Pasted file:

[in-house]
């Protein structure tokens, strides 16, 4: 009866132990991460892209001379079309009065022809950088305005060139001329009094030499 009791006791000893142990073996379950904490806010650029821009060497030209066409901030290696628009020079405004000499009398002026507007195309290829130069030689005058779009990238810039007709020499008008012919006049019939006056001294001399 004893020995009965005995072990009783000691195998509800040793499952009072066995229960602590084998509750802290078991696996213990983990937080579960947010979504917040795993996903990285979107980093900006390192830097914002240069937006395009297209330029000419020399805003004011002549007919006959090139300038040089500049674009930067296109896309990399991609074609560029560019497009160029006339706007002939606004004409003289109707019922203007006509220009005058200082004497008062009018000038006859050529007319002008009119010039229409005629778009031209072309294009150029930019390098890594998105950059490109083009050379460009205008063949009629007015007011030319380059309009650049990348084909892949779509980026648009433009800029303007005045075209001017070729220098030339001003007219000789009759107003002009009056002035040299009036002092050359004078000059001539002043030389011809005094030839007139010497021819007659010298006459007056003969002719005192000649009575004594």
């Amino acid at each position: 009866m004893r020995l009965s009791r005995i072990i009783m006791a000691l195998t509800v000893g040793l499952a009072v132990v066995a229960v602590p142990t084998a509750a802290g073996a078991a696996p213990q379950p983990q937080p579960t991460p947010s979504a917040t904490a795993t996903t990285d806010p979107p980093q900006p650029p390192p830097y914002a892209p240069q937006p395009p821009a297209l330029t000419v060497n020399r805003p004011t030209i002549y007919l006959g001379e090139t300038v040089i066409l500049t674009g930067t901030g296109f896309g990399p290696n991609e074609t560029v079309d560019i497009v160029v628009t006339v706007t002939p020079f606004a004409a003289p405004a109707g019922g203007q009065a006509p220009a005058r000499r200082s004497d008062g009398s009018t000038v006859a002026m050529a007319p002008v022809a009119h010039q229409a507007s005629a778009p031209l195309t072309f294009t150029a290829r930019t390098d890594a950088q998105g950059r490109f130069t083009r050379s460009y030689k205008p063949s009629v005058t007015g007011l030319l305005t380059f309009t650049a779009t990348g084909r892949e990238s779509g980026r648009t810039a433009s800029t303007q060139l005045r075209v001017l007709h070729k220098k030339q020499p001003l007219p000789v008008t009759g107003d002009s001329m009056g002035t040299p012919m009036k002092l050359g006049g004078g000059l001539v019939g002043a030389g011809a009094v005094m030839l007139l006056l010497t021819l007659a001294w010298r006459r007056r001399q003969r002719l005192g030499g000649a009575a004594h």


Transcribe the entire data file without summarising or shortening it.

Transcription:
[in-house]
């Protein structure tokens, strides 16, 4: 009866132990991460892209001379079309009065022809950088305005060139001329009094030499 009791006791000893142990073996379950904490806010650029821009060497030209066409901030290696628009020079405004000499009398002026507007195309290829130069030689005058779009990238810039007709020499008008012919006049019939006056001294001399 004893020995009965005995072990009783000691195998509800040793499952009072066995229960602590084998509750802290078991696996213990983990937080579960947010979504917040795993996903990285979107980093900006390192830097914002240069937006395009297209330029000419020399805003004011002549007919006959090139300038040089500049674009930067296109896309990399991609074609560029560019497009160029006339706007002939606004004409003289109707019922203007006509220009005058200082004497008062009018000038006859050529007319002008009119010039229409005629778009031209072309294009150029930019390098890594998105950059490109083009050379460009205008063949009629007015007011030319380059309009650049990348084909892949779509980026648009433009800029303007005045075209001017070729220098030339001003007219000789009759107003002009009056002035040299009036002092050359004078000059001539002043030389011809005094030839007139010497021819007659010298006459007056003969002719005192000649009575004594």
């Amino acid at each position: 009866m004893r020995l009965s009791r005995i072990i009783m006791a000691l195998t509800v000893g040793l499952a009072v132990v066995a229960v602590p142990t084998a509750a802290g073996a078991a696996p213990q379950p983990q937080p579960t991460p947010s979504a917040t904490a795993t996903t990285d806010p979107p980093q900006p650029p390192p830097y914002a892209p240069q937006p395009p821009a297209l330029t000419v060497n020399r805003p004011t030209i002549y007919l006959g001379e090139t300038v040089i066409l500049t674009g930067t901030g296109f896309g990399p290696n991609e074609t560029v079309d560019i497009v160029v628009t006339v706007t002939p020079f606004a004409a003289p405004a109707g019922g203007q009065a006509p220009a005058r000499r200082s004497d008062g009398s009018t000038v006859a002026m050529a007319p002008v022809a009119h010039q229409a507007s005629a778009p031209l195309t072309f294009t150029a290829r930019t390098d890594a950088q998105g950059r490109f130069t083009r050379s460009y030689k205008p063949s009629v005058t007015g007011l030319l305005t380059f309009t650049a779009t990348g084909r892949e990238s779509g980026r648009t810039a433009s800029t303007q060139l005045r075209v001017l007709h070729k220098k030339q020499p001003l007219p000789v008008t009759g107003d002009s001329m009056g002035t040299p012919m009036k002092l050359g006049g004078g000059l001539v019939g002043a030389g011809a009094v005094m030839l007139l006056l010497t021819l007659a001294w010298r006459r007056r001399q003969r002719l005192g030499g000649a009575a004594h």